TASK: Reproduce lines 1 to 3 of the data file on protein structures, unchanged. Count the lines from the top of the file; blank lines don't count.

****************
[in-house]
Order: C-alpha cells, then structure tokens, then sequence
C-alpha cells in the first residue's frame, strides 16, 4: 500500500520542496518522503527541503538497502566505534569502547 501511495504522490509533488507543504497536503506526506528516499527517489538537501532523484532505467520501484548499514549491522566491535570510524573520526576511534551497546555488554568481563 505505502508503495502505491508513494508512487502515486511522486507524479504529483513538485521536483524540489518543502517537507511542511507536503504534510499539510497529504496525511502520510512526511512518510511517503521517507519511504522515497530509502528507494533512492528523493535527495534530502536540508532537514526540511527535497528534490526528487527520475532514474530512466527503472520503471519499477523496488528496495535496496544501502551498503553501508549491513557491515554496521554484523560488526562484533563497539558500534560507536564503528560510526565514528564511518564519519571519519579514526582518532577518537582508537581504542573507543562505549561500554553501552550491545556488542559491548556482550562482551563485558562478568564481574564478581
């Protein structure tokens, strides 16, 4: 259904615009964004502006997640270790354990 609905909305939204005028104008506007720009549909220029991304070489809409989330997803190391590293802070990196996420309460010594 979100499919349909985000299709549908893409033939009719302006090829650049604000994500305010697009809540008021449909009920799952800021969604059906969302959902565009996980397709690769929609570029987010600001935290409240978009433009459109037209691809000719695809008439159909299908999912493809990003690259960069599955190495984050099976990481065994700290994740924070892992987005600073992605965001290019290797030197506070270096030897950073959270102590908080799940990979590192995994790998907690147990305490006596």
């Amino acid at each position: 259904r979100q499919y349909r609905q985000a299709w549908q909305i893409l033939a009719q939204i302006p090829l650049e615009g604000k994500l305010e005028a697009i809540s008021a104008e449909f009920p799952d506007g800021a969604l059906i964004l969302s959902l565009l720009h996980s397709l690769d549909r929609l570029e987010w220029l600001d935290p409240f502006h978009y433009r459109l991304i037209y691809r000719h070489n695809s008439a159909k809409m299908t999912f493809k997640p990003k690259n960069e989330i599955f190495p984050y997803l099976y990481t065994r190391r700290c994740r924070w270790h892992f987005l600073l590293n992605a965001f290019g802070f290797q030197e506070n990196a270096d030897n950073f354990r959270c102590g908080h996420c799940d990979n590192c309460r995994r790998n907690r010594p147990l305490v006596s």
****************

[in-house]
Order: C-alpha cells, then structure tokens, then sequence
C-alpha cells in the first residue's frame, strides 16, 4: 500500500520542496518522503527541503538497502566505534569502547 501511495504522490509533488507543504497536503506526506528516499527517489538537501532523484532505467520501484548499514549491522566491535570510524573520526576511534551497546555488554568481563 505505502508503495502505491508513494508512487502515486511522486507524479504529483513538485521536483524540489518543502517537507511542511507536503504534510499539510497529504496525511502520510512526511512518510511517503521517507519511504522515497530509502528507494533512492528523493535527495534530502536540508532537514526540511527535497528534490526528487527520475532514474530512466527503472520503471519499477523496488528496495535496496544501502551498503553501508549491513557491515554496521554484523560488526562484533563497539558500534560507536564503528560510526565514528564511518564519519571519519579514526582518532577518537582508537581504542573507543562505549561500554553501552550491545556488542559491548556482550562482551563485558562478568564481574564478581